“Show Perfection” is undoubtedly a high quality pea but it does tend to grow far better when it is timed for showing between July and late August. From the end of August onwards, the peas are prone to what a lot of growers around my area call “the white blanket” which means that the foliage and pods are covered in Powdery Mildew that sets in very quickly when the conditions are right.
Peas are a wonderful sight when well grown. Hanging in clusters on the canes as they are cordon grown, they even make a better sight when displayed on tilted black matt display boards as they use at the Nationals. Unfortunately, the class for peas over the last few years haven’t been that plentiful with entries and I think this reflects the difficulty of being able to get quality peas late on in the season.
Over the past few years, the Championships of the National Vegetable Society have been held during September and the majority of the competitors, particularly those growing from the midlands southwards, find it almost impossible to stage a decent set. The problem is that even though “Show Perfection” is undoubtedly a high quality pea, it does tend to grow far better when it is timed for showing between July and late August. From the end of August onwards, the peas are prone to what a lot of growers around my area call “the white blanket” which means that the foliage and pods are covered in Powdery Mildew that sets in very quickly when the conditions are right.
The best display of exhibition peas that I ever saw was at the National Championships many years ago when they were held at Shrewsbury Show. There was over 30 dishes of 15 peas staged in the one class, they were all of a very high standard and must have given the judges a hard time trying to sort out the winner. They were so good that even Geoff Amos came up to me and said that the pea class was the best that he had ever seen. Of course Shrewsbury Show is held during the middle of August, perfect timing to get the best out of the “Show Perfection” pea.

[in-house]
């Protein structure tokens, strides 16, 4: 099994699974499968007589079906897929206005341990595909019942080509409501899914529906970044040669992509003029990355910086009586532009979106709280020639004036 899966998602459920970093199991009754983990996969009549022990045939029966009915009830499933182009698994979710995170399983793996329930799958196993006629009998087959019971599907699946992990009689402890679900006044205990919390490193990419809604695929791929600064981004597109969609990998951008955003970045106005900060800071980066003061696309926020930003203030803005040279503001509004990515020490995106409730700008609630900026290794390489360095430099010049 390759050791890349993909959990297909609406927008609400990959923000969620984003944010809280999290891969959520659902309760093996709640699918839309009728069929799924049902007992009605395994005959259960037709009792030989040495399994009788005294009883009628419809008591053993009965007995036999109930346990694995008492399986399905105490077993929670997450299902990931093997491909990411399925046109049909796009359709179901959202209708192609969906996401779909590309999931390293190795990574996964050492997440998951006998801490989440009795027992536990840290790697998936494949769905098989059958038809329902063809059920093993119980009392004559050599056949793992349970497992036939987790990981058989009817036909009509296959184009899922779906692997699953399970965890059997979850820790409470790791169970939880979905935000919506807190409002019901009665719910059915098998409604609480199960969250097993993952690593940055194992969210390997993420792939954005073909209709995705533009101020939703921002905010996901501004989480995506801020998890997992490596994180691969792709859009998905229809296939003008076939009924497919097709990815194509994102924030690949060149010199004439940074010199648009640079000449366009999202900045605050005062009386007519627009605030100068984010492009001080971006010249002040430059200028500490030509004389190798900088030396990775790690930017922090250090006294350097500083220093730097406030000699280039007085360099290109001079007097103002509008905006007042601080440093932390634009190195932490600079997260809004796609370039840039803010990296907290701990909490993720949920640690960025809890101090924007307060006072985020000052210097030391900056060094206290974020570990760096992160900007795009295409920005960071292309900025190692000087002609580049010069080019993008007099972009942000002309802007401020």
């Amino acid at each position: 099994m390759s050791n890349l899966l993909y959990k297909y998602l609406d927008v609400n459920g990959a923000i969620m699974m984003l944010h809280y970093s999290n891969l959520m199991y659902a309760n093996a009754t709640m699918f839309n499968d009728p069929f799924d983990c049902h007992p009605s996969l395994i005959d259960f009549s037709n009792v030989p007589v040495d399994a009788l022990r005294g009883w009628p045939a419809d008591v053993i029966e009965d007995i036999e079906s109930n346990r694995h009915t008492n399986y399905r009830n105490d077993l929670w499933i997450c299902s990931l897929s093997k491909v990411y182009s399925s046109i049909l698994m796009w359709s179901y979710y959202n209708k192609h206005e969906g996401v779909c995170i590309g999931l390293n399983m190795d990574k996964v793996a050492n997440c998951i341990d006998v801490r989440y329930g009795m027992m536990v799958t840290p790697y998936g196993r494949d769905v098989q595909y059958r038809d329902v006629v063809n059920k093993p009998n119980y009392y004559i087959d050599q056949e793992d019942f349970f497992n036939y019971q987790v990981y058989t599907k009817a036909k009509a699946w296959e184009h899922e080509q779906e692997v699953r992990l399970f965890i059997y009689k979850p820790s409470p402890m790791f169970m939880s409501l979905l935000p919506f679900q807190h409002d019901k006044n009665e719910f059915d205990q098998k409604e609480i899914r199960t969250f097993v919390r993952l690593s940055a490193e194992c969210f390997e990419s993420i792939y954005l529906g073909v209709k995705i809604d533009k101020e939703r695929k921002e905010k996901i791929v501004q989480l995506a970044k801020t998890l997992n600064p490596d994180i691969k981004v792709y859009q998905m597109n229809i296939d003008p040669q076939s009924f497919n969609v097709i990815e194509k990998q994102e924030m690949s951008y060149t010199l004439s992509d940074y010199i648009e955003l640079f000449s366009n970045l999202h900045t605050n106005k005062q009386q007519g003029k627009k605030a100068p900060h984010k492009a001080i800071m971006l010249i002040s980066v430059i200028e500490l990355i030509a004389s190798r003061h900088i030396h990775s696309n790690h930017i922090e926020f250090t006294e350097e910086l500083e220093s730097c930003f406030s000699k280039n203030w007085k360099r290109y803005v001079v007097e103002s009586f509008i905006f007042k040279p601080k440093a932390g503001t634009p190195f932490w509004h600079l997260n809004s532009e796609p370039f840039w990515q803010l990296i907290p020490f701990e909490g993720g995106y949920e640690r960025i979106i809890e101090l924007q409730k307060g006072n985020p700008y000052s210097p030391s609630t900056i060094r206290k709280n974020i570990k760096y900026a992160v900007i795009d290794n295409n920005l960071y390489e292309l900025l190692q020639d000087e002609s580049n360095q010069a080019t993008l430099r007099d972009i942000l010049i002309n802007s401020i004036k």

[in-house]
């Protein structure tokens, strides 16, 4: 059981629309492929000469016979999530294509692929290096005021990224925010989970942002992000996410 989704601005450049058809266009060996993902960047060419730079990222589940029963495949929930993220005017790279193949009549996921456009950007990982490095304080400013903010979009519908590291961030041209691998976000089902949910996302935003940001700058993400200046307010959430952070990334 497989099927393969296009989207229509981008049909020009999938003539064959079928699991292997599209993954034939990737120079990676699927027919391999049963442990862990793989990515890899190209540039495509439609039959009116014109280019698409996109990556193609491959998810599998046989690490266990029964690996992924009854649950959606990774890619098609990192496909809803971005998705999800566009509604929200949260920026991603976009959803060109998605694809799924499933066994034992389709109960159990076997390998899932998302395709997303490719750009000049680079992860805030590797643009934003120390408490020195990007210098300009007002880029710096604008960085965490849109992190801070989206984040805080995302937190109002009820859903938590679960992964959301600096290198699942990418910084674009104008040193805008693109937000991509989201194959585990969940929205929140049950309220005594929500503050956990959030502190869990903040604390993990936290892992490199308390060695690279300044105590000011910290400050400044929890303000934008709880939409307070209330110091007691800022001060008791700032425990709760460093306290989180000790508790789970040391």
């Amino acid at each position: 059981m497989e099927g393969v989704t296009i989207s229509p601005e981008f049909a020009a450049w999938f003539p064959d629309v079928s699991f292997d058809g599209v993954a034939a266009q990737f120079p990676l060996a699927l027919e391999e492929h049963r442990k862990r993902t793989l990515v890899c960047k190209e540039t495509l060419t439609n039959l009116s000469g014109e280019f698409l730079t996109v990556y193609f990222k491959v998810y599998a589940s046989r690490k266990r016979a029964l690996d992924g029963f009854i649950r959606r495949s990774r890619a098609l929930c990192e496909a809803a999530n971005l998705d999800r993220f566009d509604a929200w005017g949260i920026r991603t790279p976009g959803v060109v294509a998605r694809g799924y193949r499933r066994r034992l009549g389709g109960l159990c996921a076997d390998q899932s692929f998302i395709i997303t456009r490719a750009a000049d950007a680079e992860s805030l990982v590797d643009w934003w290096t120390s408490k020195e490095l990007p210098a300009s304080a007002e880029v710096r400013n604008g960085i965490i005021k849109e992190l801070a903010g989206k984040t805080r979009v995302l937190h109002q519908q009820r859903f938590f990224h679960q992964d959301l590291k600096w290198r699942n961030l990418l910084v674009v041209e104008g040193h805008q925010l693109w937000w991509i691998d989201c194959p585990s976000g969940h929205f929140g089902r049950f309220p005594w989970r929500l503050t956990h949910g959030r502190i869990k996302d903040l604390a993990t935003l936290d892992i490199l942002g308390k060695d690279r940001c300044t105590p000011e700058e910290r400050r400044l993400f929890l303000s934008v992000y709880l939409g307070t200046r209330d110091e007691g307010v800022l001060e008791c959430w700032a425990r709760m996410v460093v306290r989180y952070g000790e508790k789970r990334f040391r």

Persevering for Later Shows
However I am still going to persevere and the intention this year is to spray the foliage of the plants on a regular basis with a weak solution of Armillatox at 5,000 to 1. This hopefully will make the plant more resistant to the disease and better capable of producing healthier pods. I shall commence the spraying when the plants are about a metre high and continue spraying every 10 days. The soil was prepared a good three weeks ago with 4 ounces of Chempak BTD and 4 ounces of Calcified seaweed being incorporated into the top layer at the same time; during the winter, carbonate of lime was added at 3 ounces per square metre.
There is no doubt that to get the best peas you have to grow them on the cordon system in exactly the same way as they grow exhibition sweet peas. The method is simple:- the leading shoot is allowed to grow up the cane and tied with soft twine or by using a Max Tapener machine which saves an awful lot of time. As the plant is growing, the tendrils are removed as are all side shoots and within a very short space of time, the growth rate will be increased as will the size and weight of the leading shoot or head. This leading head can be so heavy that, if they are not secured to the cane every other day, they can very easily snap off, spoiling every chance of getting peas from that plant.
Erect a strong wooden “T” structure at each end of the row and if the row is over 6 metres in length an intermediate “T” post will be required as well. Run a strong wire along the outer edges of the “T” piece which then forms the basis of two rows. Use 8ft canes spaced at 9 inches apart along the row pushed into the soil for about three inches and properly secured to the wire. I use the Vee clips for this purpose which are strong and easy to use.
Early on in the year I always start my peas off in pots taking great care that they are never over watered as they can very easily rot away before germinating. However at this time of year, I prefer to sow them directly into the ground. At the base of each cane and about an inch to the side of it, push one pea about an inch deep with a further few extra peas around the last couple of canes( these might come in handy for transplanting should any of the peas by the canes fail to germinate). As soon as they pop through the soil, powder the young shoots with Murphy Derris Dust to prevent any attacks from the Pea and Bean Weevil.